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No. XVIII.

Much of old romantic lore On the high theme he kept in store. - WART.on.

THE sudden appearance of Merlin having, aS might naturally be supposed, struck the ruler of Ebuda and his chieftains not only with reverence but astonishment, he prepares to satisfy their curiosity, by informing them who he was, and what had given rise to the interference which they had just witnessed. He states, that, after a residence of many years at the court of Uther, he had been blessed in his latter days with a daughter, whom he had named Inogen; but that a prophecy concerning her, which had escaped from the lips of the priest at the period of her baptism, had, by its ambiguity, involved his mind in a perpetual conflict of hope and fear. It had declared, that, unless she fled from the man whom she most approved, and was by him rejected who loved her best, she should pine through life in sorrow ; but that he who espoused her should from that hour not only reign supreme in Britain, but transcend all others in heroism and renown. To render her worthy of the high destiny thus singularly unfolded, by adding to the beauties of her form the utmost cultivation of her mental powers, was now, he proceeds to relate, the object of his sole employ; and, with the view of more exclusively dedicating himself to this purpose, he had sought a retirement on the banks of the river Dee in Merionethshire. The description of this solitude, and its moral uses; the motives which he assigns for at length quitting it, and his regret in so doing ; the delight which snogen experiences from the prospect of mingling with the world, and the estimate of human life with which the whole closes, contribute to form

one of the most pleasing passages in the book.

Tired of mankind, and grandeur's irksome weight,
With her I sojourn’d in a lone retreat
By Deva's stream, 'mid vales and mountains rude.
Sweet to the pensive mind is solitude;
Most sweet to study nature's secret laws,
And trace her wonders to the primal cause.

What deep instruction the reflecting mind,
Benignant nature, in thy works can find
The leaf that quivers in th’ autumnal gale,
The flower of spring, that in the lonely vale
Blooms unregarded, equally proclaim,
With yonder orbs that deck th’ ethereal frame,
Their great Creator's wisdom.—Thus retired,
To live and die was all my soul desired.
But not to me was Heaven's high will unknown,
That man was made not for himself alone.
Shall I my Imogen, in beauty's bloom,
Thus keep sequester'd in the forest-gloom P
And shall the fairest flower that decks the spring
Lavish its sweets on Zephyr's idle wing,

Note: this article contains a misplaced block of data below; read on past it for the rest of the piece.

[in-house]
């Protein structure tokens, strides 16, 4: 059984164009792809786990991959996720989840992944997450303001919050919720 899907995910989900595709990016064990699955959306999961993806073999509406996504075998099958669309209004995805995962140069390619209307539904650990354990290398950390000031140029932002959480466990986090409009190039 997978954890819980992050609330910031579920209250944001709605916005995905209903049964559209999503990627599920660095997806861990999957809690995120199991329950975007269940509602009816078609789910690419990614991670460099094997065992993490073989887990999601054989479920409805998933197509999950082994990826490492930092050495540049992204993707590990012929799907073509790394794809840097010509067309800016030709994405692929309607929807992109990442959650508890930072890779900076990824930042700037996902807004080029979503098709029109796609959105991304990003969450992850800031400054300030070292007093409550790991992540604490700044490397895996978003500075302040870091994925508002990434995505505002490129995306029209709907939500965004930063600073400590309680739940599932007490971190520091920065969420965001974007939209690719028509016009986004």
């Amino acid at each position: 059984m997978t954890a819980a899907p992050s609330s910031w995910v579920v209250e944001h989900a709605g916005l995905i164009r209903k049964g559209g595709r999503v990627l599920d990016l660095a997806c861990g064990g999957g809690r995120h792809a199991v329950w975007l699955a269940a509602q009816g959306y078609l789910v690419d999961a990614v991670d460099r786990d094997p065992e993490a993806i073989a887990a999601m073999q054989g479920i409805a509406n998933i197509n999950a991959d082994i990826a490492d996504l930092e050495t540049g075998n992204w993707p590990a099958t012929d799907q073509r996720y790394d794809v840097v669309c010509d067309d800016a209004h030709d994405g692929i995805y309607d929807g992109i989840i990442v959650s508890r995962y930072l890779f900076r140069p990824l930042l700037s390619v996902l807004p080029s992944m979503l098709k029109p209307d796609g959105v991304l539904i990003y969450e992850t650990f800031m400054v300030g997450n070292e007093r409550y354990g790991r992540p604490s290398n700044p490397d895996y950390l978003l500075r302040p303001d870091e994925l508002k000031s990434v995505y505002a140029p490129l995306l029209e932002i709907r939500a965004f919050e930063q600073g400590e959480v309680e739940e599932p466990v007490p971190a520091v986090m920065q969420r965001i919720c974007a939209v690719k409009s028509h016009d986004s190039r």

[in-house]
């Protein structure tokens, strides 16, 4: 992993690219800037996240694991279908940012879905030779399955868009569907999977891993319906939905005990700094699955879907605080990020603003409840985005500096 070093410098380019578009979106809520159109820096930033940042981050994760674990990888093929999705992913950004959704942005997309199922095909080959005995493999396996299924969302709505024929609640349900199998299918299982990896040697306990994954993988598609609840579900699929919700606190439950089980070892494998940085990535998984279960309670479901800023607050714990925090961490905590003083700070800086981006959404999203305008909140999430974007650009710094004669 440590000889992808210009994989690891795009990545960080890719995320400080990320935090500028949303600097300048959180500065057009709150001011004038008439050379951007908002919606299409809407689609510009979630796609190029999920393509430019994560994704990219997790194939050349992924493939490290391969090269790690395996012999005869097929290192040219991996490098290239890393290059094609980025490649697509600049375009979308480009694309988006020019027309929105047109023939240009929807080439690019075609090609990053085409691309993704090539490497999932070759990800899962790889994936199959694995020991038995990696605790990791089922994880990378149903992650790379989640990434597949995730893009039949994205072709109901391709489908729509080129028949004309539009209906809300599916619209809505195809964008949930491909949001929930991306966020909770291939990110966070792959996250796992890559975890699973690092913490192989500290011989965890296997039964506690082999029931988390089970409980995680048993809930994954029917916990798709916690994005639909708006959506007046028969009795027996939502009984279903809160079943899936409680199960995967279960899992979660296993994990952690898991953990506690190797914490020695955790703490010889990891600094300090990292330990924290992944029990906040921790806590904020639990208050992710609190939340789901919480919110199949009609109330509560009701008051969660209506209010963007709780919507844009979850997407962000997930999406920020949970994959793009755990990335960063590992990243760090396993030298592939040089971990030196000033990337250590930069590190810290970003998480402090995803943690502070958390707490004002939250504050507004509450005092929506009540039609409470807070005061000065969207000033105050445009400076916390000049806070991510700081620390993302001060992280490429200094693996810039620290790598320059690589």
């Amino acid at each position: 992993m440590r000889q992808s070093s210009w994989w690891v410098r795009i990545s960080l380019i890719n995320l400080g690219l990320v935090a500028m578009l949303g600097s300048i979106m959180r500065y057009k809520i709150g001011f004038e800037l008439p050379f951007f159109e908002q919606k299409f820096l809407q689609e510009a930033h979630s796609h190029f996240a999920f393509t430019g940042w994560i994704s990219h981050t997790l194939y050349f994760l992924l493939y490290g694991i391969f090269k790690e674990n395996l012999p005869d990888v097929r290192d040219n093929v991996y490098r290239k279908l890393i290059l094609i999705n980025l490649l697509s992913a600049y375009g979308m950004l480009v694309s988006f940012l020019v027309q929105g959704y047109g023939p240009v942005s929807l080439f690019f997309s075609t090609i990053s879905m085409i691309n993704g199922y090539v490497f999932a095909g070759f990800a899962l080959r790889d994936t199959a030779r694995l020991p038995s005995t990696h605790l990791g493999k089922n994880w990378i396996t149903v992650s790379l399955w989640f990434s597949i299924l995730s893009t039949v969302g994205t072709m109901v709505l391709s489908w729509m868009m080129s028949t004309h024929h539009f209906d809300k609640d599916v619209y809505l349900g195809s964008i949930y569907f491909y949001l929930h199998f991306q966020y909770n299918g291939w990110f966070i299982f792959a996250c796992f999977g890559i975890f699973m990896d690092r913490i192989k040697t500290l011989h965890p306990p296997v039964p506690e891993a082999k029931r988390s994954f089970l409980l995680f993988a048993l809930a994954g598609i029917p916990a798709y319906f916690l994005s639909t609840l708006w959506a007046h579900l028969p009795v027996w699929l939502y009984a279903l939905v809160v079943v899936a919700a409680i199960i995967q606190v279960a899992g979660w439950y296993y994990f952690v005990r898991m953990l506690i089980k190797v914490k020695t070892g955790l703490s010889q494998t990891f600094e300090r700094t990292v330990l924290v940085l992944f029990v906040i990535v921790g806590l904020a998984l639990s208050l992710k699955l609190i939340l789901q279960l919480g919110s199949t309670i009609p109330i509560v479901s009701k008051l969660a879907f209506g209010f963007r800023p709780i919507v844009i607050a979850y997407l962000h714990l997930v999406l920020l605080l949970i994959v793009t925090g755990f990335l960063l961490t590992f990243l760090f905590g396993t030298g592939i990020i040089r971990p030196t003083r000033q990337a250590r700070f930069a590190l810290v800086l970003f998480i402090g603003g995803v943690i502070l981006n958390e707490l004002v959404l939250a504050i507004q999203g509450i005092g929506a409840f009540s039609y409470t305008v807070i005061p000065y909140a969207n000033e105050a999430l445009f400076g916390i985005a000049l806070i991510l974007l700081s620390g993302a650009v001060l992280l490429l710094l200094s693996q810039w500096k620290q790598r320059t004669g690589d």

That fans the desert?—

At length resolved, but with reluctant heart,
From my sequester'd bower I slow depart:
Bid to each scene, by time endear'd, adieu !
And often turn, and take a lingering view.
Not so the maid; her sparkling eyes confest
The secret pleasure that inspired her breast.

How sweet the world's delights at distance ey'd
How bright to fancy's view each joy untried
Alas! when nearer placed, and duly weigh'd,
They prove an idle dream—a vacant shade.
Experienced age alone, sad privilege knows
Our joys are fleeting, permanent our woes.
But, to this mournful truth, the youthful mind
Still, as it wont, let sweet delusion blind
For all the pleasures cruel fate denies,

Hope can prevent, and fancy realise.
B. ii. p. 30.

Merlin returns with Inogen to Carlisle.*, and is welcomed by Uther in the most friendly manner, who tells him that a double blessing is about to crown the day, for that he is in momentary expectation of embracing his son, who has just regained his native shore, after a long and distant expedition to the East, in which, under the eye of the monarch of Byzantium, he had acquired unrivalled glory against the infidels. Whilst he is yet speaking, the shouts of the populace and the voice of the clarions announce the approach of the youthful warrior, who is thus briefly but forcibly described:

His martial mien with pleasure strikes our view,
The sculptured helm, the plume of snowy hue:
The splendid mail, the purple-tinctured vest,
And star-deck'd baldrick flaming on his breast.
As nearer he advanced, we mark'd his face
Crown'd with each charm, and soft attractive grace.

* “Carlisle is said to have taken its name from a king Leil, an imaginary descendant of Brutus, who reigned A. M. 3021. He is supposed to have built it, and to have been buried there. Arthur is frequently represented, by our old minstrels, as holding his court in that city; and in the neighbourhood of it many romantic adventures are related as performed by himself and his knights.”—Hole, note.

Smiles clothed his roseate cheeks; but in his eyes Dwelt valour's flame; not like the beams that rise To gild the storm, but lovely as the ray Whose purple tints proclaim the dawning day. B. ii. p. 34. Arthur resigns himself to the counsel and instruction of the sage Merlin, who, however, gratified by the deference which is paid him, soon perceives that a portion of it is to be attributed to another and very different cause—to a mutual attachment, in short, which had taken place between the prince and his daughter. It is soon after this discovery that Uthur holds a tournament in commemoration of the day of his son's return, inviting the brave of every nation to honour it with their presence. He and Arthur sit as judges of the field, whilst the beautiful Inogen is destined to bestow the conqueror's prize. For some days the British knights meet with no equal opponents; but, at length, Valdemar and Hengist, the kings of Dacia and of Saxony, and the first amongst the warriors of the North, enter the lists; and the latter, bearing down all before him, is proclaimed by the marshals to have won the meed of victory. He accordingly receives from the hands of Inogen the reward due to his valour; but pre

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